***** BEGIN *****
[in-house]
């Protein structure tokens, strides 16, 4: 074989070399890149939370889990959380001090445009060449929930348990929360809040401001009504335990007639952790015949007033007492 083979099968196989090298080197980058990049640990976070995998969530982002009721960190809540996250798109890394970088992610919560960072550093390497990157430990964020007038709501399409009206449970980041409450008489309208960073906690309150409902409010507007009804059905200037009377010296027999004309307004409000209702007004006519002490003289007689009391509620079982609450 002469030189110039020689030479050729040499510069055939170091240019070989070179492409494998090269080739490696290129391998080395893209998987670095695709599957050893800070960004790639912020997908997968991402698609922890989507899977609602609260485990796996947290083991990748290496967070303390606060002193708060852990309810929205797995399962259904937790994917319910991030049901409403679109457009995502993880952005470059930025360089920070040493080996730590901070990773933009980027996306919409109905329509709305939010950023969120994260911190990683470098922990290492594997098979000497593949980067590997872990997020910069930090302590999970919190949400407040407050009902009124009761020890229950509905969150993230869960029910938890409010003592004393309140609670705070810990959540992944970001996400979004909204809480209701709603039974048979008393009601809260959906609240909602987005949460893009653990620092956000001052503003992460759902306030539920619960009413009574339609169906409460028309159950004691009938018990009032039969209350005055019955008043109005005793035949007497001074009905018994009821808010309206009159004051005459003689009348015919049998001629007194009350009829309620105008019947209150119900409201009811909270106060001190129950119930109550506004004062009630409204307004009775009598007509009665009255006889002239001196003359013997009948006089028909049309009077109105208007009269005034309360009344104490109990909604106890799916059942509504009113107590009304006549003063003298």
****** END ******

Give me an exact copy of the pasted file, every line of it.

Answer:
[in-house]
């Protein structure tokens, strides 16, 4: 074989070399890149939370889990959380001090445009060449929930348990929360809040401001009504335990007639952790015949007033007492 083979099968196989090298080197980058990049640990976070995998969530982002009721960190809540996250798109890394970088992610919560960072550093390497990157430990964020007038709501399409009206449970980041409450008489309208960073906690309150409902409010507007009804059905200037009377010296027999004309307004409000209702007004006519002490003289007689009391509620079982609450 002469030189110039020689030479050729040499510069055939170091240019070989070179492409494998090269080739490696290129391998080395893209998987670095695709599957050893800070960004790639912020997908997968991402698609922890989507899977609602609260485990796996947290083991990748290496967070303390606060002193708060852990309810929205797995399962259904937790994917319910991030049901409403679109457009995502993880952005470059930025360089920070040493080996730590901070990773933009980027996306919409109905329509709305939010950023969120994260911190990683470098922990290492594997098979000497593949980067590997872990997020910069930090302590999970919190949400407040407050009902009124009761020890229950509905969150993230869960029910938890409010003592004393309140609670705070810990959540992944970001996400979004909204809480209701709603039974048979008393009601809260959906609240909602987005949460893009653990620092956000001052503003992460759902306030539920619960009413009574339609169906409460028309159950004691009938018990009032039969209350005055019955008043109005005793035949007497001074009905018994009821808010309206009159004051005459003689009348015919049998001629007194009350009829309620105008019947209150119900409201009811909270106060001190129950119930109550506004004062009630409204307004009775009598007509009665009255006889002239001196003359013997009948006089028909049309009077109105208007009269005034309360009344104490109990909604106890799916059942509504009113107590009304006549003063003298």